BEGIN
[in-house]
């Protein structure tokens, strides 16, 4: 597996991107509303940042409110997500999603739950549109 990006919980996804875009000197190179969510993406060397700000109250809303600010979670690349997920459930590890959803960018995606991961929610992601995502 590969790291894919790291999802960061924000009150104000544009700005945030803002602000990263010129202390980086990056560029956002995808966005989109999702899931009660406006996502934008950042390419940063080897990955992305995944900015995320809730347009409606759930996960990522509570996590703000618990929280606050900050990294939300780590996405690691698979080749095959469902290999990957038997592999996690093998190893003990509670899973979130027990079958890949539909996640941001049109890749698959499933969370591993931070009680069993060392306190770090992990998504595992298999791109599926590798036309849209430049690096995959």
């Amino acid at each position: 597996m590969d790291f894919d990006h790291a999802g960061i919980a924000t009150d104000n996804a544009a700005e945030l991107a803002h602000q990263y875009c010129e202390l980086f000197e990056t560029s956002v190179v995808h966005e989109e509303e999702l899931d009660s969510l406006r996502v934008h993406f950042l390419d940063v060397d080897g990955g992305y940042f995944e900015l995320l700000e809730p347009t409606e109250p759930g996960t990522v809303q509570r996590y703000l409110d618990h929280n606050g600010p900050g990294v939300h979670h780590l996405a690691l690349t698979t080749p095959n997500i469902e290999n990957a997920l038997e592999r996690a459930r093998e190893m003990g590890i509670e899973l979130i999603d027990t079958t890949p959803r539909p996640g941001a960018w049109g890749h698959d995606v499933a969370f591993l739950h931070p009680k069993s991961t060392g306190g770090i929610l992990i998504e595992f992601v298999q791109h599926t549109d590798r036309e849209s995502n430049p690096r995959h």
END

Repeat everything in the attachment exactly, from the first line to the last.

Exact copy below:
[in-house]
């Protein structure tokens, strides 16, 4: 597996991107509303940042409110997500999603739950549109 990006919980996804875009000197190179969510993406060397700000109250809303600010979670690349997920459930590890959803960018995606991961929610992601995502 590969790291894919790291999802960061924000009150104000544009700005945030803002602000990263010129202390980086990056560029956002995808966005989109999702899931009660406006996502934008950042390419940063080897990955992305995944900015995320809730347009409606759930996960990522509570996590703000618990929280606050900050990294939300780590996405690691698979080749095959469902290999990957038997592999996690093998190893003990509670899973979130027990079958890949539909996640941001049109890749698959499933969370591993931070009680069993060392306190770090992990998504595992298999791109599926590798036309849209430049690096995959």
């Amino acid at each position: 597996m590969d790291f894919d990006h790291a999802g960061i919980a924000t009150d104000n996804a544009a700005e945030l991107a803002h602000q990263y875009c010129e202390l980086f000197e990056t560029s956002v190179v995808h966005e989109e509303e999702l899931d009660s969510l406006r996502v934008h993406f950042l390419d940063v060397d080897g990955g992305y940042f995944e900015l995320l700000e809730p347009t409606e109250p759930g996960t990522v809303q509570r996590y703000l409110d618990h929280n606050g600010p900050g990294v939300h979670h780590l996405a690691l690349t698979t080749p095959n997500i469902e290999n990957a997920l038997e592999r996690a459930r093998e190893m003990g590890i509670e899973l979130i999603d027990t079958t890949p959803r539909p996640g941001a960018w049109g890749h698959d995606v499933a969370f591993l739950h931070p009680k069993s991961t060392g306190g770090i929610l992990i998504e595992f992601v298999q791109h599926t549109d590798r036309e849209s995502n430049p690096r995959h």